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How to Succeed at Your Internship, By Really Really Trying

The author as an intern, Summer 2001Sing it with me now. Schoooooool’s out. For. Summer! In the television and video game industry worlds, this means offices are filling with college students on summer internships. If you were lucky enough to secure one of these coveted positions, you may be wondering what you can do to turn this internship into a real job. Read on, young grasshopper. (If you haven’t snagged your dream internship yet, check out my earlier article on how to get your foot in the door.)

  • Don’t always speak up. You may be the energetic type that’s always contributing to class discussions at school. The office is not school. Do your best to LISTEN and observe for the first half of your internship. This goes double for meetings. In a creative office, you may be privileged to sit in on meetings where a project in production is being discussed. Be very cautious about throwing in your “Well, why don’t we do it this way,” and “But that’s lame, you should do xyz.” You are the new kid on the block, and this project probably began months before you arrived. There are several stakeholders involved, and there may be politics and months of work you can’t see behind decisions that have been made. Because you are new, it’s very possible that suggestions you offer in a meeting will only slow everyone down because you are covering ground they covered before you arrived. A contribution you offer could, for example, be interpreted as a criticism by a sensitive writer you are only just getting to know. Only give your opinion in a meeting when you are asked for it, or in a brainstorm setting where everyone is contributing. If an idea is burning in your mind that you really want to share, or something doesn’t make sense to you, discuss it with your supervisor in private after the meeting. Two months or so into your internship, you should have a better feel for the office and when it is appropriate to interject. But until then, use caution. 
  • Do ask for clarification when you don't understand something, and do ask questions about the whole production process, but do so in a one-on-one setting with your boss, or other staff that you feel comfortable with.  Be sensitive to others' time and try to not to be too disruptive when there's a pressing deadline.  
  • You are there to support your supervisor(s). It is your job to make them look good. At times, it may seem like they are taking credit for your work. This is OK, to a point. The realities of fast-paced team production work mean that individuals don’t always get properly thanked for all of the nitty gritty details they take care of. Many of the things you do will be lumped in with the work of others. In minor cases, take it as a compliment. Obviously you don’t want to be taken advantage of, but if your supervisor realizes you are helping him look good, he will reward you soon enough.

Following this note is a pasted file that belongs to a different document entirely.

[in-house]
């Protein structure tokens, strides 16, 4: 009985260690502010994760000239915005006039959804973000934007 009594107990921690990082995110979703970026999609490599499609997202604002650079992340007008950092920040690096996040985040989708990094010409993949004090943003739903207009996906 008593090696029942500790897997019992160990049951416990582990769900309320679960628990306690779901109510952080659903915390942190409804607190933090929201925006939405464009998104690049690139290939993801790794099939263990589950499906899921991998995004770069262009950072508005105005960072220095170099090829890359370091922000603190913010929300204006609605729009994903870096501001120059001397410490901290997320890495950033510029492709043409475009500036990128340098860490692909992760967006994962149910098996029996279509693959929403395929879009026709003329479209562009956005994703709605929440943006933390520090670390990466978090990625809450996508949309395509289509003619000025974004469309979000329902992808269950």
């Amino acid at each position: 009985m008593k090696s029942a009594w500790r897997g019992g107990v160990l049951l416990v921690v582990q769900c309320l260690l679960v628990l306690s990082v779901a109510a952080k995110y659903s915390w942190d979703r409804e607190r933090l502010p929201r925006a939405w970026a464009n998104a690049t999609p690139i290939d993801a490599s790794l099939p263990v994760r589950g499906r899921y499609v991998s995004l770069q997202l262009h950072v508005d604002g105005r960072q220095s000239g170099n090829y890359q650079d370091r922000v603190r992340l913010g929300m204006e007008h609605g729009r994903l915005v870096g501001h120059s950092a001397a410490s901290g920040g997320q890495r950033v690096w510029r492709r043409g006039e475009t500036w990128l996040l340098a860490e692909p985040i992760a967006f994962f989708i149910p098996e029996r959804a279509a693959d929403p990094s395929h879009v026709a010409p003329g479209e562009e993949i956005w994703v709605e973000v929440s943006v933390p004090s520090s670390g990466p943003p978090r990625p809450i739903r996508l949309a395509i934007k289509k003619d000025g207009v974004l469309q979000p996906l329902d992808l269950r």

• Understand that your office likely has a revolving door of interns. Don’t take it personally if some staffers are cold to you or don’t remember your name. They may resent having to train you, because training is tiresome, and they may have new interns 3 or 4 times a year. Don’t let cold treatment phase you. If you’re warm to them, they will probably warm up to you in time.
  • Do not use Facebook, IM, or do any other sort of personal web browsing, ever. People can see your computer screen, and you will look like a slacker. You will look bored to be at this office. Yes, you will see staffers doing it. That doesn’t mean you should. If you have down time, make it your job to find something productive to do. If your supervisor isn’t in the office or doesn’t have any work to give you, ask her if you can offer help to other staffers in the office. If that comes up dry also, ask if you can read some current or recent design documents or scripts. Take advantage of all the time you get in that office!
  • Learn to love filing. When I was an intern, I did a LOT of filing. That was nine years ago. There is probably less paperwork today, since many things are now processed digitally. But as long as we still need ink signatures, there will continue to be some filing. You have to read at least part of a document to know where to properly file it away. This is great! You will see so many interesting things. Contracts. Budgets. Script drafts. Design documents. Read it all! Maybe not every word, but definitely take a look.
  • If you want to get hired at this office when your internship is over, do everything you can to make yourself irreplaceable. Work as many days of the week as you can. If you’re only in the office three days a week, your boss will learn to fend without you on those other two days, and that’s not something you want her to learn. Do whatever you can to be there five days a week, and work your tail off every day. The goal is to have them panic when your internship comes to a close, because they can't imagine what they'd do without you.  Perhaps they'll offer you a job to get you to stick around!
Congratulations!  You're in the industry now.  Best of luck!


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Reader Comments (1)

Another bit of advice when interning: get the little things right! I read a story in TapeOp magazine about an intern who was working in a high-end recording studio. When the band needed lunch, he always got the sandwich orders right. These small victories are additive and prove that you're a reliable member of the team. When I was interning at MAKE, it was something as simple as running to Best Buy to grab a VGA dongle an hour before MAKE: Live was set to air. When I came back in time with the right part, it proved in a small way that I was someone who could be counted on.

January 20, 2013 | Unregistered CommenterMichael Colombo

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